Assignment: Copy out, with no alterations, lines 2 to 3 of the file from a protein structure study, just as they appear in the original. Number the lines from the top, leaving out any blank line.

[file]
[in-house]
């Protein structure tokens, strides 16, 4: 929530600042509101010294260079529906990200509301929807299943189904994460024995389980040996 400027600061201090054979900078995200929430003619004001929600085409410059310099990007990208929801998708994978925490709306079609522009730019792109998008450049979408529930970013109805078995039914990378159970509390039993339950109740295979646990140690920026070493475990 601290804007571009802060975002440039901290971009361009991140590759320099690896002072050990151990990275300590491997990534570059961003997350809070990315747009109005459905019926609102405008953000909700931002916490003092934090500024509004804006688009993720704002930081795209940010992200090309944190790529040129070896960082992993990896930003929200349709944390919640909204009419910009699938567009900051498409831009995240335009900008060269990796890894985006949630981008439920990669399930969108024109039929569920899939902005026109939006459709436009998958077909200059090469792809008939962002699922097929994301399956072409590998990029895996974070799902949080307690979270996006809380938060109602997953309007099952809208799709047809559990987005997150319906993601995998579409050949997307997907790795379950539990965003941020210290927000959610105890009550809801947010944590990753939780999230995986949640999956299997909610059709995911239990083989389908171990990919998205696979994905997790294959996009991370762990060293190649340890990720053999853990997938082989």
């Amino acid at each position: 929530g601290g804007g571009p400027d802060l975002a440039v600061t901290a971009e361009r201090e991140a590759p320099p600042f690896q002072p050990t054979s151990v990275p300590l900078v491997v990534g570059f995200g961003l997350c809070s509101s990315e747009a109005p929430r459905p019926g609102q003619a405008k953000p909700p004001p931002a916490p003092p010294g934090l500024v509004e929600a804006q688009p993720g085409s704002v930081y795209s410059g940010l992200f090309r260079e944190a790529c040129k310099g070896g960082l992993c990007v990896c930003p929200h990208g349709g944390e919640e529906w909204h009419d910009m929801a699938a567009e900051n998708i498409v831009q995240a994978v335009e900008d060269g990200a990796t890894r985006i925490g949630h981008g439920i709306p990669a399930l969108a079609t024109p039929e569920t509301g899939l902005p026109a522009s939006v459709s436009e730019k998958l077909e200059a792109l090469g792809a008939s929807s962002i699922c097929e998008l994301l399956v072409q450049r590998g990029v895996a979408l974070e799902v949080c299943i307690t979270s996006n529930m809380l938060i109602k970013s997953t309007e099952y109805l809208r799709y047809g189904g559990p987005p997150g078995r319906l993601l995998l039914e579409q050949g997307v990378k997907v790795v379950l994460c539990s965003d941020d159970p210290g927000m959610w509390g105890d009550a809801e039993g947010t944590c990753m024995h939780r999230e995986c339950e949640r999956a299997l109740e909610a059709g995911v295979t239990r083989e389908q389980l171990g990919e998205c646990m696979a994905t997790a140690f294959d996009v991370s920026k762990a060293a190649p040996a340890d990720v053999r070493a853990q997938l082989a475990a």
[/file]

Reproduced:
């Protein structure tokens, strides 16, 4: 929530600042509101010294260079529906990200509301929807299943189904994460024995389980040996 400027600061201090054979900078995200929430003619004001929600085409410059310099990007990208929801998708994978925490709306079609522009730019792109998008450049979408529930970013109805078995039914990378159970509390039993339950109740295979646990140690920026070493475990 601290804007571009802060975002440039901290971009361009991140590759320099690896002072050990151990990275300590491997990534570059961003997350809070990315747009109005459905019926609102405008953000909700931002916490003092934090500024509004804006688009993720704002930081795209940010992200090309944190790529040129070896960082992993990896930003929200349709944390919640909204009419910009699938567009900051498409831009995240335009900008060269990796890894985006949630981008439920990669399930969108024109039929569920899939902005026109939006459709436009998958077909200059090469792809008939962002699922097929994301399956072409590998990029895996974070799902949080307690979270996006809380938060109602997953309007099952809208799709047809559990987005997150319906993601995998579409050949997307997907790795379950539990965003941020210290927000959610105890009550809801947010944590990753939780999230995986949640999956299997909610059709995911239990083989389908171990990919998205696979994905997790294959996009991370762990060293190649340890990720053999853990997938082989």
């Amino acid at each position: 929530g601290g804007g571009p400027d802060l975002a440039v600061t901290a971009e361009r201090e991140a590759p320099p600042f690896q002072p050990t054979s151990v990275p300590l900078v491997v990534g570059f995200g961003l997350c809070s509101s990315e747009a109005p929430r459905p019926g609102q003619a405008k953000p909700p004001p931002a916490p003092p010294g934090l500024v509004e929600a804006q688009p993720g085409s704002v930081y795209s410059g940010l992200f090309r260079e944190a790529c040129k310099g070896g960082l992993c990007v990896c930003p929200h990208g349709g944390e919640e529906w909204h009419d910009m929801a699938a567009e900051n998708i498409v831009q995240a994978v335009e900008d060269g990200a990796t890894r985006i925490g949630h981008g439920i709306p990669a399930l969108a079609t024109p039929e569920t509301g899939l902005p026109a522009s939006v459709s436009e730019k998958l077909e200059a792109l090469g792809a008939s929807s962002i699922c097929e998008l994301l399956v072409q450049r590998g990029v895996a979408l974070e799902v949080c299943i307690t979270s996006n529930m809380l938060i109602k970013s997953t309007e099952y109805l809208r799709y047809g189904g559990p987005p997150g078995r319906l993601l995998l039914e579409q050949g997307v990378k997907v790795v379950l994460c539990s965003d941020d159970p210290g927000m959610w509390g105890d009550a809801e039993g947010t944590c990753m024995h939780r999230e995986c339950e949640r999956a299997l109740e909610a059709g995911v295979t239990r083989e389908q389980l171990g990919e998205c646990m696979a994905t997790a140690f294959d996009v991370s920026k762990a060293a190649p040996a340890d990720v053999r070493a853990q997938l082989a475990a």